Then came adulthood. In my first year of full time work, I struggled to find rhythm in my prayer life. Then marriage, then pregnancy, then baby, so on and so on. During pregnancy I regained my spiritual strength to pray upon waking, but then baby. “Routine is beauty,” Mark Berchum, founder of NET Ministries said. How to find the beauty when the routine continues to change?

I struggled for a long time with this. The markers I used to diagnose my spiritual life had all changed. With a new vocation I had to look at it with a totally different tool. When I sought counsel, some excused me, some accused me. One day I attended mass, either without my child or with my child asleep. After communion I felt the Lord, I knew that presence, I knew him. “That’s right,” I said, “I love you.”

In the second meditation on Christ’s last words in his book, Death on a Friday Afternoon, Richard John Neuhaus has this to say:

When our faith is weak, when we are assailed by contradictions and doubts, we are tempted to look at our faith, to worry about our faith to try to work p more faith. At such times, however, we must not look to our faith but look to him.

Look to him with whatever faith you have and know that your worry about your lack of faith is itself as a sign of faith.

I learned to stop worrying. Periodically I have glimpses of his light and I am reminded, yes, I know you, I love you. I am the same person and you are the same God and our relationship still exists. Step by step, I will continue to follow his path. I have to remind myself to accuse myself, to confess. Each season I need to seek out ways to pray, to read, to grow. I try to be more merciful towards myself and how far we are from the goals we set for our family prayer.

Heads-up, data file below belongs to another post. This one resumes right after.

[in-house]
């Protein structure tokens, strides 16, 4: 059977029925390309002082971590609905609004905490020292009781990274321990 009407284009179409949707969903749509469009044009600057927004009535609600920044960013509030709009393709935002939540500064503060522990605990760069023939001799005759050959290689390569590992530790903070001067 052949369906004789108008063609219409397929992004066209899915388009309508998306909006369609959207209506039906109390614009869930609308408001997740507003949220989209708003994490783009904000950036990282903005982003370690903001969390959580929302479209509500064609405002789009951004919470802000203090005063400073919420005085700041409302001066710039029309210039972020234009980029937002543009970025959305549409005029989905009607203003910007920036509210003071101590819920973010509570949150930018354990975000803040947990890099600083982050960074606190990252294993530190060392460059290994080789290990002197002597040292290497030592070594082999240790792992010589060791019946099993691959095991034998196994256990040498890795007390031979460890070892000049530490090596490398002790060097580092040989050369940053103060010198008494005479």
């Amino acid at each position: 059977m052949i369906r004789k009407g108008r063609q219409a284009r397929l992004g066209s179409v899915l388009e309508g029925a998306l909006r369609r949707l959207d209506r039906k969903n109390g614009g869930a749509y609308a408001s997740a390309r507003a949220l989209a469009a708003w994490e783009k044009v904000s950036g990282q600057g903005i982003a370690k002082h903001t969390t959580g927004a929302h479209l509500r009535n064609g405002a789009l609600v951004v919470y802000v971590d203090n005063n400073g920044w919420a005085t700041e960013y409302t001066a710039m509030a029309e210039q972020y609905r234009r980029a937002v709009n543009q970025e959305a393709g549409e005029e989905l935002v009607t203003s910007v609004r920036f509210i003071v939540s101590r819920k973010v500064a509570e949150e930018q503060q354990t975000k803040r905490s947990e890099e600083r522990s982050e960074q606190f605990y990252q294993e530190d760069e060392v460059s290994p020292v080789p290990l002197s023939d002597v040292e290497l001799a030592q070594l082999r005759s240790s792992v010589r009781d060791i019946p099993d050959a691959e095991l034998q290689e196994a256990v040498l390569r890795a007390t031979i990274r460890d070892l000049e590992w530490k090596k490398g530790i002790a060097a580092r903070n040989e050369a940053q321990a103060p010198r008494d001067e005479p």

So this is good advice for me.

Desire all to be saved

As Neuhaus reflects on the interaction between the Good Thief and Christ, specifically Christ’s response to him, “Today you shall be with me in paradise,” Neuhaus considers whether all can or should be saved.

“For paradise we long. Fer perfection we were made.”

“Given the evidence of Scripture and tradition, we cannot deny that hell exists. We can, however, hope that hell is empty. We cannot know that, but we can hope it is the case.”

Some might object to such a notion, and indeed many intelligent minds have. To one objection, Neuhaus reminds the reader of the parable of the workers in the vineyard, called at different times throughout the day, but paid the same wage. In response to the indignation,

“‘What is the point of being a Christian if, in the end, everyone is saved?’ People who ask that should listen to themselves. what is the point of being first rather than last in serving the Lord whom you love? what is the point of being found rather than lost? what is the point of knowing the truth rather than living in ignorance.”

Some would say that since no one can be saved except through Christ, that those without Christ do not know the truth, and thus cannot be saved.